Ethical Dilemmas In Health And Social Care Essay

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It is almost certain that an employee will witness some form of negligence at any given time, and will be accountable for their actions. Any healthcare professional seen to be carrying out unsafe practice will be deemed accountable. During this essay the author will begin analysing and discussing both legal and ethical implications, healthcare professionals encounter on a day-to-day basic while in clinical practice. It will begin by discussing the scenario encountered during the second year of placement in relation to autonomy, consent, fluctuating capacity and refusal of intervention and nursing responsibility, making reference to earlier law cases which relate to this scenario. Within the Healthcare profession today authors debate…show more content…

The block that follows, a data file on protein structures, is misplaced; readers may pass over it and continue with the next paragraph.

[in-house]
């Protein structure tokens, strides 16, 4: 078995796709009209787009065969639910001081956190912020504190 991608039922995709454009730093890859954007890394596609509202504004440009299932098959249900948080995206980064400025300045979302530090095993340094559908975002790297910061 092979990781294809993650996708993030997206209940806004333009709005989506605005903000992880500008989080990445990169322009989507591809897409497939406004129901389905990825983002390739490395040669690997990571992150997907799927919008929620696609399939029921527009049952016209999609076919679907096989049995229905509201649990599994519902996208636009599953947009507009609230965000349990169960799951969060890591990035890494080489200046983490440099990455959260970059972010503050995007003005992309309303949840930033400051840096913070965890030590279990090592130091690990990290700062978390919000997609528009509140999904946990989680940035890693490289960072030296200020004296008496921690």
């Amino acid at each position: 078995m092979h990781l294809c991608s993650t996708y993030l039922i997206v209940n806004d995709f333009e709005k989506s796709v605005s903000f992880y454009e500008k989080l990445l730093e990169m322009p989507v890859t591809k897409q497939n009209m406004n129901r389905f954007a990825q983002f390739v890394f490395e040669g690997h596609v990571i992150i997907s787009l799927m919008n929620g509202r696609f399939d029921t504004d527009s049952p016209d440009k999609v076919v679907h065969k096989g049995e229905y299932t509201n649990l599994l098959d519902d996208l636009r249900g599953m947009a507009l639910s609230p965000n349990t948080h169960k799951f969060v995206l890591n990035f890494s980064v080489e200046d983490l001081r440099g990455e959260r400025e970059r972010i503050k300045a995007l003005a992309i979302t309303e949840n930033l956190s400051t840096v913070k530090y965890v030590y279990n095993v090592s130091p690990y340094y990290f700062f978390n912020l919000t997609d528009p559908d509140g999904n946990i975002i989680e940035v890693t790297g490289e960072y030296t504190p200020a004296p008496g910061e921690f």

2007). These principles work in collaboration with each other for the patient, which endeavours to do the best in order to protect the patient from any harm (Dimond, 2008). However, Pozar (2006), Griffiths and Tenghah (2008) argue these two principles should outweigh respect for autonomy in life threatening situations, except when a competent patient is able to comprehend the life-threatening risk without the influence of others, then legally and morally professionals must respect the patient’s right to autonomy. Yet with regards to justice there is an obligation to treat people fairly and not to judge or discriminate against them in anyway (Dimond 2008). Whereas by definition, paternalism restricts a person’s right to autonomy, and takes another person’s autonomous right away and makes decision on their behalf, even if it is contrary to the wishes of the patient (Beauchamp and Childress 2001). Paternalism with Mrs Jones was not the case, yet with regards to safeguarding her from further harm justice, beneficence and non-malfeasance would have been insuring long term interest. To be deemed competent professionals work within trust guidelines and trust protocols and must treat patients fairly, without discriminating against them; ensuring that the patient is able to make autonomous decisions regarding their own care (NMC

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